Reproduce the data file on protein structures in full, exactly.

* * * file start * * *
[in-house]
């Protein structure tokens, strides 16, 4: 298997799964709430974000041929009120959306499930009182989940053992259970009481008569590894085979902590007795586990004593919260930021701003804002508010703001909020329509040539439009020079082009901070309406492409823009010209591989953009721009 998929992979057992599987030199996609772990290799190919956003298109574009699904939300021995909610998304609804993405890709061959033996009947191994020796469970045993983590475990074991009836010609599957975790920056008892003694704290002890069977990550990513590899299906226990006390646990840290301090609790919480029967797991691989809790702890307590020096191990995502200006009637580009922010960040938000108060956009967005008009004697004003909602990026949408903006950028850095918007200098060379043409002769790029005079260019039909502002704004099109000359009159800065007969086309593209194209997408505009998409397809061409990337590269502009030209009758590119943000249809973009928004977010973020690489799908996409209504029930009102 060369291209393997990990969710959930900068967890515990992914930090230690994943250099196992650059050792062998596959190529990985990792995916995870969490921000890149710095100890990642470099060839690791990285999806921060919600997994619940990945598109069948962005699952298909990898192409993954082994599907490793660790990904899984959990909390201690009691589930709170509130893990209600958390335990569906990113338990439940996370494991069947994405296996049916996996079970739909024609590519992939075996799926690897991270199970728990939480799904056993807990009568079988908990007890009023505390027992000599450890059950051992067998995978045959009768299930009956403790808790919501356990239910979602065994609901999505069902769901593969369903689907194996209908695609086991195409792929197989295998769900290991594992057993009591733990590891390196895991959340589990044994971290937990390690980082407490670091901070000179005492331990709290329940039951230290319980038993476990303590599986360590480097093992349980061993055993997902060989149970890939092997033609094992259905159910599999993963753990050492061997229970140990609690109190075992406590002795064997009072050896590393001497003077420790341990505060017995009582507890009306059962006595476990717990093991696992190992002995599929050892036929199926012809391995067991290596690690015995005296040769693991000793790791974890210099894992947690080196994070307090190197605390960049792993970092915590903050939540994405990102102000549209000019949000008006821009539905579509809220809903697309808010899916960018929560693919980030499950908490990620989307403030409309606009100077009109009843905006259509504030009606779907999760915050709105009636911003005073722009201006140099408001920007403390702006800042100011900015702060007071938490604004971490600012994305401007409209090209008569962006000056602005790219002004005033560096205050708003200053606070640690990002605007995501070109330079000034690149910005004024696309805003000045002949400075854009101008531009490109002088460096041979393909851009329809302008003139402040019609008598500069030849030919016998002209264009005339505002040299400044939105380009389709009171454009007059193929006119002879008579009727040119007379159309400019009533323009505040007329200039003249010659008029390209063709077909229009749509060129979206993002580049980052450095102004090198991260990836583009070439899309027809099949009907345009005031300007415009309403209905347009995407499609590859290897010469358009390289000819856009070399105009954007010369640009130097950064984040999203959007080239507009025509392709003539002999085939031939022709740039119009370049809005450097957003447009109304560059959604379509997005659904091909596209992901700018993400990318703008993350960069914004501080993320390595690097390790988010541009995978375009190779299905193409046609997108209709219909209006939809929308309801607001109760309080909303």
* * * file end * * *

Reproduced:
[in-house]
């Protein structure tokens, strides 16, 4: 298997799964709430974000041929009120959306499930009182989940053992259970009481008569590894085979902590007795586990004593919260930021701003804002508010703001909020329509040539439009020079082009901070309406492409823009010209591989953009721009 998929992979057992599987030199996609772990290799190919956003298109574009699904939300021995909610998304609804993405890709061959033996009947191994020796469970045993983590475990074991009836010609599957975790920056008892003694704290002890069977990550990513590899299906226990006390646990840290301090609790919480029967797991691989809790702890307590020096191990995502200006009637580009922010960040938000108060956009967005008009004697004003909602990026949408903006950028850095918007200098060379043409002769790029005079260019039909502002704004099109000359009159800065007969086309593209194209997408505009998409397809061409990337590269502009030209009758590119943000249809973009928004977010973020690489799908996409209504029930009102 060369291209393997990990969710959930900068967890515990992914930090230690994943250099196992650059050792062998596959190529990985990792995916995870969490921000890149710095100890990642470099060839690791990285999806921060919600997994619940990945598109069948962005699952298909990898192409993954082994599907490793660790990904899984959990909390201690009691589930709170509130893990209600958390335990569906990113338990439940996370494991069947994405296996049916996996079970739909024609590519992939075996799926690897991270199970728990939480799904056993807990009568079988908990007890009023505390027992000599450890059950051992067998995978045959009768299930009956403790808790919501356990239910979602065994609901999505069902769901593969369903689907194996209908695609086991195409792929197989295998769900290991594992057993009591733990590891390196895991959340589990044994971290937990390690980082407490670091901070000179005492331990709290329940039951230290319980038993476990303590599986360590480097093992349980061993055993997902060989149970890939092997033609094992259905159910599999993963753990050492061997229970140990609690109190075992406590002795064997009072050896590393001497003077420790341990505060017995009582507890009306059962006595476990717990093991696992190992002995599929050892036929199926012809391995067991290596690690015995005296040769693991000793790791974890210099894992947690080196994070307090190197605390960049792993970092915590903050939540994405990102102000549209000019949000008006821009539905579509809220809903697309808010899916960018929560693919980030499950908490990620989307403030409309606009100077009109009843905006259509504030009606779907999760915050709105009636911003005073722009201006140099408001920007403390702006800042100011900015702060007071938490604004971490600012994305401007409209090209008569962006000056602005790219002004005033560096205050708003200053606070640690990002605007995501070109330079000034690149910005004024696309805003000045002949400075854009101008531009490109002088460096041979393909851009329809302008003139402040019609008598500069030849030919016998002209264009005339505002040299400044939105380009389709009171454009007059193929006119002879008579009727040119007379159309400019009533323009505040007329200039003249010659008029390209063709077909229009749509060129979206993002580049980052450095102004090198991260990836583009070439899309027809099949009907345009005031300007415009309403209905347009995407499609590859290897010469358009390289000819856009070399105009954007010369640009130097950064984040999203959007080239507009025509392709003539002999085939031939022709740039119009370049809005450097957003447009109304560059959604379509997005659904091909596209992901700018993400990318703008993350960069914004501080993320390595690097390790988010541009995978375009190779299905193409046609997108209709219909209006939809929308309801607001109760309080909303």